This week I’ve been on a bit of a Denuvo fix. For all that Denuvo does wrong, and I think it’s right to call it out for its overly stringent protection and online check-ins, it’s the claims that Denuvo impacts performance that I keep coming back to.
Anytime anything is written about Denuvo, just about anywhere, it’s immediately followed by a flurry of replies saying Denuvo tanks performance. Curiously, you don’t get these replies when writing about games that use Denuvo and yet have fantastic performance.
If you head here you can read a full list of games which use Denuvo, as well as those that have since had it removed. Of the games that currently have Denuvo, it can be argued that a few of them don’t perform well and will suffer FPS drops, either down to being extremely demanding, unoptimised, or, the third unknown - Denuvo. Games like Assassin’s Creed Origins, Ghost Recon Wildlands, Dishonored 2 and Deux Ex: Mankind Divided have all had the ‘Denuvo tanks performance’ card thrown at them. The vast majority of the list hasn’t though. Not many people are out there complaining about Battlefield 1’s performance, or FIFA 18, or Resident Evil 7, Star Wars Battlefront 2, Mad Max, Metal Gear Solid V, Far Cry Primal, Abzu, Mirror’s Edge Catalyst. I could go on. Suffice to these are games that are all loaded with Denuvo, and yet they all run great. Is Denuvo really the connecting factor that determines whether a game runs well or not?
I’ve done a few tests myself and also done plenty of reading around on the subject, and the actual evidence we have either way is pretty threadbare. Actually performing a true (and legal) test of Denuvo Anti-Tamper’s performance impact is a tricky process. Firstly, we need the hardware to be the same before and after. Secondly, we rely on publishers actually removing Denuvo. Thirdly, we need our benchmarks to be as close as possible to one another to rule out extraneous factors like driver updates and performance optimisation.
Last year I benchmarked DOOM with Denuvo vs DOOM without Denuvo and noticed a few percentage points difference in frame rates. Because I didn’t know Denuvo was going to be removed though, these benchmarks are separated by a year, meaning several patches and driver updates happened in the intervening 12 months, all of which categorically affected performance.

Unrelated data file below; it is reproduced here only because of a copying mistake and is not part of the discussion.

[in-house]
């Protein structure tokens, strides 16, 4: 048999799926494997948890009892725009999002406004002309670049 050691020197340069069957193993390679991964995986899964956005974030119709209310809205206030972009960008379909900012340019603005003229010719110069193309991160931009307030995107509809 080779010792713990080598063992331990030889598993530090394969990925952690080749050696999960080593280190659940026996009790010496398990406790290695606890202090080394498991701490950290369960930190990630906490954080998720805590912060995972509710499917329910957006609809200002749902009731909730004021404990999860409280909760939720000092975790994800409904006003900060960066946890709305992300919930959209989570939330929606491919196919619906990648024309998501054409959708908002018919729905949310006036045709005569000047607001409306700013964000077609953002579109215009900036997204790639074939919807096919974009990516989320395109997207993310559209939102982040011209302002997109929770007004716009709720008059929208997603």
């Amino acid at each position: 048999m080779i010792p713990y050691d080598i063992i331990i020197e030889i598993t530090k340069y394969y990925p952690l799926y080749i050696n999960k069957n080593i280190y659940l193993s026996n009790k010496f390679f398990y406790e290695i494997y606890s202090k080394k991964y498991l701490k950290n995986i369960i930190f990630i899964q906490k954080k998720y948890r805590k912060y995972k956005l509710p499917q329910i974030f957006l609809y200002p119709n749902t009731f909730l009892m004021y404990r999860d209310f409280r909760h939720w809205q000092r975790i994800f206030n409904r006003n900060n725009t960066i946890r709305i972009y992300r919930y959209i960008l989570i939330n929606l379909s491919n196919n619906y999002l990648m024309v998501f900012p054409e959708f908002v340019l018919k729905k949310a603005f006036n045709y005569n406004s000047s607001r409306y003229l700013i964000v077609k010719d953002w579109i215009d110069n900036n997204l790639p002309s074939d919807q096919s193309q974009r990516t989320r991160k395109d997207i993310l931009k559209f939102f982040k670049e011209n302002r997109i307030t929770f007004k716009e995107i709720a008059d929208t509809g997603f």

I also downloaded Hitman this week to try and compare it when benchmarks performed back when we reviewed the GeForce GTX 1060 6GB. I ran through roughly the same scenario shown in our gameplay footage here and could discern no difference in performance whatsoever. Frame rates average around 86 fps with occasional dips down to 60fps and peaking in the 90’s.
Out of curiosity I also took a look at any benchmarks I could find that other people had done. We’ve got someone claiming removing Denuvo from DOOM caused a huge uptick in performance, another showing no performance change in Shadow of War, and multiple people claiming Hitman’s performance was unchanged when Denuvo was removed.
I think there’s a growing argument to be made that Denuvo isn’t tanking performance in the way the internet at large would have us believe. It’s just a factoid that’s been repeated enough that it’s become an irrefutable truth.
None of this is to say that Denuvo never has, or never will, affect performance and frame rates. It very may well have, and when it’s poorly implemented, as we saw with Rime, which sent thousands of calls per second, this too almost assuredly affected performance. But, until there’s some evidence to suggest otherwise, I think Denuvo is rarely the culprit for poor gaming performance. It does make for a handy burning effigy when a game doesn’t run as well on your system as you’d hoped though. It’s become the whipping boy for Assassin’s Creed Origins’ PC performance when in reality I think it’s far more likely AC: Origins is just a great looking open-world game that doesn’t run well on a four-year-old graphics card.
As with anything like this though, I think the best way to try and get some info together on this is work together as a community. If we can all pool in with our benchmarks and experiences, hopefully we can get to the bottom of all this.
So, does Denuvo really impact gaming performance? Have you experienced performance improvements when Denuvo’s been removed? We’d love to know your own thoughts on Denuvo, as well as any benchmarks you’ve done that shed some light on either theory!